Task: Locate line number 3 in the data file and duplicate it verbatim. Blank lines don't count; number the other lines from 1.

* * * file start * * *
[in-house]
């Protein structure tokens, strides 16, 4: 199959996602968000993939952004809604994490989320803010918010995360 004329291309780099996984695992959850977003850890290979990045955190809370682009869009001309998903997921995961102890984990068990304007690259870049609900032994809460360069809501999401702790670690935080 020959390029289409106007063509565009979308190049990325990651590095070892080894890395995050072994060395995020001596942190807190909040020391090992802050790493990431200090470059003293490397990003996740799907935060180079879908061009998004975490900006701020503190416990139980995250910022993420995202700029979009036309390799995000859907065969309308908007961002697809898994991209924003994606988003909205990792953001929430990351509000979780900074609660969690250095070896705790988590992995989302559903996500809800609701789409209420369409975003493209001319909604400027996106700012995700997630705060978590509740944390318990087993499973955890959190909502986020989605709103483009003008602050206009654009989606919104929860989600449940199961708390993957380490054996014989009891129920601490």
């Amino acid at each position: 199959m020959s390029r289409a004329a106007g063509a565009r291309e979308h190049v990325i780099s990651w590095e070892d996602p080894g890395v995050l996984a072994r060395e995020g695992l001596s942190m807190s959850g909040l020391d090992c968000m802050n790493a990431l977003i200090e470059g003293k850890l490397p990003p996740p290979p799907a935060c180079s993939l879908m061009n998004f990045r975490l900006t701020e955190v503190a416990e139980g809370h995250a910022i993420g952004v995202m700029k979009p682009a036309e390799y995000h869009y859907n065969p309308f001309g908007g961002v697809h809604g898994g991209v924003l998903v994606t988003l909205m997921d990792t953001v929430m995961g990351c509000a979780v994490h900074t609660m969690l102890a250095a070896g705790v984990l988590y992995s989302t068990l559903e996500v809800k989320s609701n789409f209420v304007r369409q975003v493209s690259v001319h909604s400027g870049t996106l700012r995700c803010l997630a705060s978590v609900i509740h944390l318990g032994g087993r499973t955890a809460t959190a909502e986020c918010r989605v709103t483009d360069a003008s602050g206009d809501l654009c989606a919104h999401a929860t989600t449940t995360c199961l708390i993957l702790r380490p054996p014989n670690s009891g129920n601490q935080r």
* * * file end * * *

């Amino acid at each position: 199959m020959s390029r289409a004329a106007g063509a565009r291309e979308h190049v990325i780099s990651w590095e070892d996602p080894g890395v995050l996984a072994r060395e995020g695992l001596s942190m807190s959850g909040l020391d090992c968000m802050n790493a990431l977003i200090e470059g003293k850890l490397p990003p996740p290979p799907a935060c180079s993939l879908m061009n998004f990045r975490l900006t701020e955190v503190a416990e139980g809370h995250a910022i993420g952004v995202m700029k979009p682009a036309e390799y995000h869009y859907n065969p309308f001309g908007g961002v697809h809604g898994g991209v924003l998903v994606t988003l909205m997921d990792t953001v929430m995961g990351c509000a979780v994490h900074t609660m969690l102890a250095a070896g705790v984990l988590y992995s989302t068990l559903e996500v809800k989320s609701n789409f209420v304007r369409q975003v493209s690259v001319h909604s400027g870049t996106l700012r995700c803010l997630a705060s978590v609900i509740h944390l318990g032994g087993r499973t955890a809460t959190a909502e986020c918010r989605v709103t483009d360069a003008s602050g206009d809501l654009c989606a919104h999401a929860t989600t449940t995360c199961l708390i993957l702790r380490p054996p014989n670690s009891g129920n601490q935080r």